How to Eliminate Echoes When Recording Sound in a Big Empty Room
If you're recording audio in a reverberant room, echoes are going to become a huge problem. Here's how to get rid of them.
So, you're planning to shoot some scenes that take place in a bathroom, warehouse, or some other type of reverberant space? Well, that's pretty awesome, but wait until you realize that you'll have to eventually record sound in a room full of echoes, which is especially challenging when dialogue is involved.
While ADR and post-production software can help avoid or (kind of) fix this issue, you might want to know a few tips on how to eliminate echoes so you can record sound on set without them bouncing all over the place and ruining your recording. In this video, Michael Lohrum of DIYCameraGuy explains how to "treat" reverberant rooms so you can do just that.
Every surface will reflect sound waves to some degree, but those that are hard and smooth, like a tile floor or bare walls, do it best. This is why it's important to put up obstacles that absorb sound waves and cut down on echoing. In the same way that every surface reflects sound waves, they also absorb them, but it's your job to figure out which ones will absorb them enough to eliminate echoes.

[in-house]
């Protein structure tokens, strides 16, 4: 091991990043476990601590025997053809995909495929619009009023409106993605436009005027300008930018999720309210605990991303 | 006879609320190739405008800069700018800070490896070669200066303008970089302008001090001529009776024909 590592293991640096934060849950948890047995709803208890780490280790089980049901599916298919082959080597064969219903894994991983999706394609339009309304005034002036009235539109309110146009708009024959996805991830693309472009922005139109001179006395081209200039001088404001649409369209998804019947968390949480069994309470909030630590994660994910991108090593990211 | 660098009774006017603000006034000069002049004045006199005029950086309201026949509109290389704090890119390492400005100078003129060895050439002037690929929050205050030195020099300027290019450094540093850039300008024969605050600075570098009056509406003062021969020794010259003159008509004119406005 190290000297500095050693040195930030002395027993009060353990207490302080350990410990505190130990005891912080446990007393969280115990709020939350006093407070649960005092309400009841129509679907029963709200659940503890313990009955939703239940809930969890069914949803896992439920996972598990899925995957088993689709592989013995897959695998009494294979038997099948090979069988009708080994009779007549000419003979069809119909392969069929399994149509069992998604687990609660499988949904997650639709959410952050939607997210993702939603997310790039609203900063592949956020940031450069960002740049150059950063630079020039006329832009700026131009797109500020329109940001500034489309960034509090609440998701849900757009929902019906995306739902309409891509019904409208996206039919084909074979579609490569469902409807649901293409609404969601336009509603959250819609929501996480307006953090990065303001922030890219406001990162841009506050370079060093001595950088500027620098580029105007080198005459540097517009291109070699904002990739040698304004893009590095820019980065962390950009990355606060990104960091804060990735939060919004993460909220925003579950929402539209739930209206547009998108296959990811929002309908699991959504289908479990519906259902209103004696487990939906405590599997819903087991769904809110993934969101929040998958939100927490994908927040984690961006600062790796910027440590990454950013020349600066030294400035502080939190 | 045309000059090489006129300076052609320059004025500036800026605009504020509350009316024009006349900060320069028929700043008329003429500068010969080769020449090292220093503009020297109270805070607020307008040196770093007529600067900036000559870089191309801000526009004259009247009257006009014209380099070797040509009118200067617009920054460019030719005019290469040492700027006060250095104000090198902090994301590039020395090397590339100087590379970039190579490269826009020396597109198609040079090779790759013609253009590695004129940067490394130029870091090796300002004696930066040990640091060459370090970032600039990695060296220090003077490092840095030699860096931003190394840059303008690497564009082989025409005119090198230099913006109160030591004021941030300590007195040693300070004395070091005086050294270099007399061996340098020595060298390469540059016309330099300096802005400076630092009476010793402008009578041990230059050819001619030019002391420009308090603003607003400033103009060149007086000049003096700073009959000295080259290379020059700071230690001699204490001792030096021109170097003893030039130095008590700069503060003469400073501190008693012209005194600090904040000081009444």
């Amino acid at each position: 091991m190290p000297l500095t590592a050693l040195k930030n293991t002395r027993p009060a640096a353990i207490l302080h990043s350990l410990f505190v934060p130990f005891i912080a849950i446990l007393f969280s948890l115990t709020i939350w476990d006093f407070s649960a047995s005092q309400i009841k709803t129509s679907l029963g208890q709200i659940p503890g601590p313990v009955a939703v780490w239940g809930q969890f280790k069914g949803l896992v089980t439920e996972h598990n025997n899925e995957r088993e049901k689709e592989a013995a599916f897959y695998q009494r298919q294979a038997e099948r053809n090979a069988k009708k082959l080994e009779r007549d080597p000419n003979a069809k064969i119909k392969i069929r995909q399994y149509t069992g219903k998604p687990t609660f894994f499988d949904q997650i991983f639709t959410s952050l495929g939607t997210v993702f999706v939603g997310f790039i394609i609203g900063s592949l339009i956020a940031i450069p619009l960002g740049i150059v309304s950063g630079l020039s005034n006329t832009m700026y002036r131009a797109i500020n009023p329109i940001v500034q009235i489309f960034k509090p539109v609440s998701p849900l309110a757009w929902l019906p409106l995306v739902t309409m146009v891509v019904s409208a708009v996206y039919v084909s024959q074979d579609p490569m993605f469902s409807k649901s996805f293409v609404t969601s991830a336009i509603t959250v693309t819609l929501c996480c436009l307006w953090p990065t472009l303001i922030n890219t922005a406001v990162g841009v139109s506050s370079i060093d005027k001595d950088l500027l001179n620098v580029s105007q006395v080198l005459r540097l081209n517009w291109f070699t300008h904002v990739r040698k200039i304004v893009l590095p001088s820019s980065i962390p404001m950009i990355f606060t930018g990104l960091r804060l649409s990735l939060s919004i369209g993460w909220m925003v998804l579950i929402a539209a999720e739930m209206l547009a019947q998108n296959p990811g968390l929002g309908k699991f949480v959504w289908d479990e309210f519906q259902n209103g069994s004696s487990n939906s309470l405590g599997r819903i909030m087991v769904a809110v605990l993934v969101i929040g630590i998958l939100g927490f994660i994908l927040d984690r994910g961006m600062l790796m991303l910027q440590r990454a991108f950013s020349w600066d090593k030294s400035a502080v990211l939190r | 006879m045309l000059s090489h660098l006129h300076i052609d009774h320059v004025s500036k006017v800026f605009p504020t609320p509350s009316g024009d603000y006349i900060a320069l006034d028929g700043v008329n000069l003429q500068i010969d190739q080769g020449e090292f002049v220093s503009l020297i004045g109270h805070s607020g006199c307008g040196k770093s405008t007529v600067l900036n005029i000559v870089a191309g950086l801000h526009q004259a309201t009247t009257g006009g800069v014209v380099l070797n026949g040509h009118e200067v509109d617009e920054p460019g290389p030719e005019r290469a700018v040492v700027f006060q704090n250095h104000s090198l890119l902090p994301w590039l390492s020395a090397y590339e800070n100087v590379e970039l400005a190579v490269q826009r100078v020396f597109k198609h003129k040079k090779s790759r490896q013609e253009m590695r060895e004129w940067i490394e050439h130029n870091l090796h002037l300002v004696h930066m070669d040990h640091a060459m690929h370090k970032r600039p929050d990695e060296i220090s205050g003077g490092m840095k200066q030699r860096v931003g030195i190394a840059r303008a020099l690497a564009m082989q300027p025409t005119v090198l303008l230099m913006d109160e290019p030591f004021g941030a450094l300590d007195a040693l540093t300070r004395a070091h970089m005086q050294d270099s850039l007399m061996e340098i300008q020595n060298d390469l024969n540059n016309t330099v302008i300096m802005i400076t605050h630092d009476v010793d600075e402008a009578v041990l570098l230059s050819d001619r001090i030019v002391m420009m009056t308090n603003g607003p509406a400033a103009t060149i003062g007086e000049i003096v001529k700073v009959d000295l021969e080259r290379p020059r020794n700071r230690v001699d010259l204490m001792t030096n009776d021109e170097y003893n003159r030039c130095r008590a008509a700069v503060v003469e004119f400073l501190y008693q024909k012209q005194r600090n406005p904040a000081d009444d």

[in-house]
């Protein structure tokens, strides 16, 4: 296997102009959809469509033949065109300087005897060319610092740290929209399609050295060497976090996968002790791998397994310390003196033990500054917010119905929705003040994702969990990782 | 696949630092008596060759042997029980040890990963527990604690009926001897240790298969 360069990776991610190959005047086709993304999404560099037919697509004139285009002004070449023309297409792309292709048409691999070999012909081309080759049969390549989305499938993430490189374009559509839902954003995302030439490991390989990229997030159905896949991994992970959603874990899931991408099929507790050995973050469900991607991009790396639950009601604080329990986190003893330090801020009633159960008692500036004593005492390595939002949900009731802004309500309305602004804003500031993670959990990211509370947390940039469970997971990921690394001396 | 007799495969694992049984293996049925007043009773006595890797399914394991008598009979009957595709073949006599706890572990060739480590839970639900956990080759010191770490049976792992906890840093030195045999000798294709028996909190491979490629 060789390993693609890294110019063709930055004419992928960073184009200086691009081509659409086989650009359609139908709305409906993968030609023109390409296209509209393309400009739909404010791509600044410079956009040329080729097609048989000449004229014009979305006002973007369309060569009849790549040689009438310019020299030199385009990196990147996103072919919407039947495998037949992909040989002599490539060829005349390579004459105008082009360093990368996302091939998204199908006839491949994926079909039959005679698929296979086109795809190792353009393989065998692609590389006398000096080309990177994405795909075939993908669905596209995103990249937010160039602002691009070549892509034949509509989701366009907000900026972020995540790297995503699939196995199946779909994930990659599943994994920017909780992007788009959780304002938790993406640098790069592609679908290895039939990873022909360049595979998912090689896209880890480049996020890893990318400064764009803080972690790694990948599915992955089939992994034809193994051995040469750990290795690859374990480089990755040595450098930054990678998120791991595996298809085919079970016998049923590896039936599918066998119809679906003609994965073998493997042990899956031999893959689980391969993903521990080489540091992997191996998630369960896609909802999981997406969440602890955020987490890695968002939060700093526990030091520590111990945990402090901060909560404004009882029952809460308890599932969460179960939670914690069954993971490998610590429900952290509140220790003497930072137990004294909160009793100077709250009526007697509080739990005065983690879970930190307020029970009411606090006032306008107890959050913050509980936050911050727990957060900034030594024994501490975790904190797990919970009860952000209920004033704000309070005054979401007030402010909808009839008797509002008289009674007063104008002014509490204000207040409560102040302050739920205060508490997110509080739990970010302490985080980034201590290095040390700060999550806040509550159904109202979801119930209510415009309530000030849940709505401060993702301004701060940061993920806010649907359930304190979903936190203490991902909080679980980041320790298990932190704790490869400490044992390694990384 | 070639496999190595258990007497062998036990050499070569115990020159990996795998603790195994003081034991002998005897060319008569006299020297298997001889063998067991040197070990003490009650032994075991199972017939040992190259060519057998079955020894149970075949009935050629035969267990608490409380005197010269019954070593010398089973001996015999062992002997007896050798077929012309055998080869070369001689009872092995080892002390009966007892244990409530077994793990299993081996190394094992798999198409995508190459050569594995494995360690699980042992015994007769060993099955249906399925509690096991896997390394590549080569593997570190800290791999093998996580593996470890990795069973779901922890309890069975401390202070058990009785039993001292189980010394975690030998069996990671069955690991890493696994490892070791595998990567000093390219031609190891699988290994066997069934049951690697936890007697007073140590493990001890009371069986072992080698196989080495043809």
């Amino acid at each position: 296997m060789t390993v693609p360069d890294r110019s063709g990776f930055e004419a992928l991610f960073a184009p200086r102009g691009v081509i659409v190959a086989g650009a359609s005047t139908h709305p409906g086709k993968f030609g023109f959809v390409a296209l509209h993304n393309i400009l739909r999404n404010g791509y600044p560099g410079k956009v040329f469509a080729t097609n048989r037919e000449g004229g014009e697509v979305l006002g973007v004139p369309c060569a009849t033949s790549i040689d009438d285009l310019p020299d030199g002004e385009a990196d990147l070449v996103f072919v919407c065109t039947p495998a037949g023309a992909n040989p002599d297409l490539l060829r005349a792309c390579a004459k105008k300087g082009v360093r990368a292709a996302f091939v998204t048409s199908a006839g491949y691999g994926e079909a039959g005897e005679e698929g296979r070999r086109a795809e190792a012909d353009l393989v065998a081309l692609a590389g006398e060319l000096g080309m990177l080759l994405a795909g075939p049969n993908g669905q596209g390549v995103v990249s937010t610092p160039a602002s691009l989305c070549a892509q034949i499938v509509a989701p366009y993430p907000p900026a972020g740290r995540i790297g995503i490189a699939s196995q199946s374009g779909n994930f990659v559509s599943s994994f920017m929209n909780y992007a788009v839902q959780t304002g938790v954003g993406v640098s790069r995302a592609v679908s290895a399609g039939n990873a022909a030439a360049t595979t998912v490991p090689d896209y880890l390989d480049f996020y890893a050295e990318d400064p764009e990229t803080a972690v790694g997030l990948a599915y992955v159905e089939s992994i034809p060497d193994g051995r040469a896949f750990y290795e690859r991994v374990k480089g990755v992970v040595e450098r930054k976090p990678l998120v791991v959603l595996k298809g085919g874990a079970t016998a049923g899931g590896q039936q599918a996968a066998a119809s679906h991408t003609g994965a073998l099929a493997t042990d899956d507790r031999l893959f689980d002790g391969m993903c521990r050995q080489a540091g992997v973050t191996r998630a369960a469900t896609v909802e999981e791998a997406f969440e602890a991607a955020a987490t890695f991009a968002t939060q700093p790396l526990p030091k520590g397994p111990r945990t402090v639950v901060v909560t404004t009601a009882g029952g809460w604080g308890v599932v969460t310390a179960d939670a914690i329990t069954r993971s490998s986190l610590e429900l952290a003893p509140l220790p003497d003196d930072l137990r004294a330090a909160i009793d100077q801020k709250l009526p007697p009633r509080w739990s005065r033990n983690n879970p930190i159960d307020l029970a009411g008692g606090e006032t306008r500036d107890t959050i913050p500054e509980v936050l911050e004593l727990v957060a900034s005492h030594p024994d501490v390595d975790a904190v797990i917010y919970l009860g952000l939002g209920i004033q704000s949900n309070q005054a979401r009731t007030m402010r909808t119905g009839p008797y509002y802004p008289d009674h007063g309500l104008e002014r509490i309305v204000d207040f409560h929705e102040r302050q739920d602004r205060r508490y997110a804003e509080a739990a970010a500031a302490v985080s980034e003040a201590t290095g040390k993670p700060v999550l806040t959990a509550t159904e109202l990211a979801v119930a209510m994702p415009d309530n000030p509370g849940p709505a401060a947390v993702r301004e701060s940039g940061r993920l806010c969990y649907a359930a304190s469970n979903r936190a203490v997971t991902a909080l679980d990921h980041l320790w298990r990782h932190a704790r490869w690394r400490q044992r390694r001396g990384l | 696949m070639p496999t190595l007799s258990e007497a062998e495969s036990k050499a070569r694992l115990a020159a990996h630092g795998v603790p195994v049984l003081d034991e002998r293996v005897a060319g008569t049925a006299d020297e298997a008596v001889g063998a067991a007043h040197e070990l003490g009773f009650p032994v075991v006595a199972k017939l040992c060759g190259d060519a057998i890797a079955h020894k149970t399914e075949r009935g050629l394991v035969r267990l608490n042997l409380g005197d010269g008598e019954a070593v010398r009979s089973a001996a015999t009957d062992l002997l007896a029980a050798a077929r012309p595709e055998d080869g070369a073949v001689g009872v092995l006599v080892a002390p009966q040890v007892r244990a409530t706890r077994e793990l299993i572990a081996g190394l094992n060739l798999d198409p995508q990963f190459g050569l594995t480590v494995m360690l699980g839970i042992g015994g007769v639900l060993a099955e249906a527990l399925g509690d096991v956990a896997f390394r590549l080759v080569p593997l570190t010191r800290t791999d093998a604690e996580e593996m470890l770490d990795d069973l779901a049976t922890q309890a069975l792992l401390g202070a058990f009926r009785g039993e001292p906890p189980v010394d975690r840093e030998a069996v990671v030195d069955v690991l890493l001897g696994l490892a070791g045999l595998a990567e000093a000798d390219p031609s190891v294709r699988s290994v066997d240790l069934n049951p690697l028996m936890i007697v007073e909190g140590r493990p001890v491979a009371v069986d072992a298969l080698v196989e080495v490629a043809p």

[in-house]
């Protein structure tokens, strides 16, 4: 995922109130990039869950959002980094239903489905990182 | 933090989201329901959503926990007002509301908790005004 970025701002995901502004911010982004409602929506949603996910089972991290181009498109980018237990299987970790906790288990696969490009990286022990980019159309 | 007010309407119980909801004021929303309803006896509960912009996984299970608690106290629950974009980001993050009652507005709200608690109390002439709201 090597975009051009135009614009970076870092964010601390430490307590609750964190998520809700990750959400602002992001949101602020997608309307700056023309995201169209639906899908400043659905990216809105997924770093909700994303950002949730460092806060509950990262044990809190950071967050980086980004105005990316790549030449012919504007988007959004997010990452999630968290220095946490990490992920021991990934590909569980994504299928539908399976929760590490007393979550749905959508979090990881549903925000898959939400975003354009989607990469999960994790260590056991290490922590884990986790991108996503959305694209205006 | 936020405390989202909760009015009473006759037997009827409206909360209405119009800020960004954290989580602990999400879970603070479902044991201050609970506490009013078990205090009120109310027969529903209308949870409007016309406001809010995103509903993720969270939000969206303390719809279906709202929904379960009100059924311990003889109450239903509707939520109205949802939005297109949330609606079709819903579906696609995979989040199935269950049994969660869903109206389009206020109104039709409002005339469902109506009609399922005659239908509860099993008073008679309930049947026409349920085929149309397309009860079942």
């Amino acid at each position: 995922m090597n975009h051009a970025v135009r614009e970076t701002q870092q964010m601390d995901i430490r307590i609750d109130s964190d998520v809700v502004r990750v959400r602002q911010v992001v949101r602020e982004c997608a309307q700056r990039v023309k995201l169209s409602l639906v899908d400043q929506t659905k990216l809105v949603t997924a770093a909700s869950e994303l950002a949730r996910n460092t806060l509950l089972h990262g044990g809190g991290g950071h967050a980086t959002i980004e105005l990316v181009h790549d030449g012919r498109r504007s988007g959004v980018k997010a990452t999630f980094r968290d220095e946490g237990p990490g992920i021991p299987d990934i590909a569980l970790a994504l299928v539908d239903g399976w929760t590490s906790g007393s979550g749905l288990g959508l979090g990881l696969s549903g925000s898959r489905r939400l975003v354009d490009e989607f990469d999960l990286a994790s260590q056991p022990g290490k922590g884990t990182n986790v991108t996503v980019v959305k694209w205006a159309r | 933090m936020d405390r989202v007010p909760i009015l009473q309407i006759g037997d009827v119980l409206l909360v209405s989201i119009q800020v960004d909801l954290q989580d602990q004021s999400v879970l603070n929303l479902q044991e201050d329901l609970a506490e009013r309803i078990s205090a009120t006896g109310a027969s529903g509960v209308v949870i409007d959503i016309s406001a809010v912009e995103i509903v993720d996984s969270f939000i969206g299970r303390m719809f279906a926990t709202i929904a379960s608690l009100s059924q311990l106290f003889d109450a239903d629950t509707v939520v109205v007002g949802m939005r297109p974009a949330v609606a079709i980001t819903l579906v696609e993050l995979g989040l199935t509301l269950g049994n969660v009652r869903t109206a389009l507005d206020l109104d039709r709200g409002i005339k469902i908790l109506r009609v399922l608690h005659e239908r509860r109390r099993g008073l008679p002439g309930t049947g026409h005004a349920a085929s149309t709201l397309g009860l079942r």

Of course, sound blankets were made for these types of situations, but if you don't have any on-hand, Lohrun suggests finding materials that are heavy enough to absorb sound waves and porous enough that sound waves can pass through it, bounce off of other surfaces, and pass through again. This means clothes, normal, everyday blankets, towels—really anything of that nature.
Then, when it comes time to record audio, just throw the material on the reverberant surfaces, like wood/tile/etc. floors, walls, bathtubs. You can even throw a blanket on a boom and hang it close to your subject to try and cut down on any reverb.
What are some other clever ways to soundproof an echoey room? Let us know down in the comments.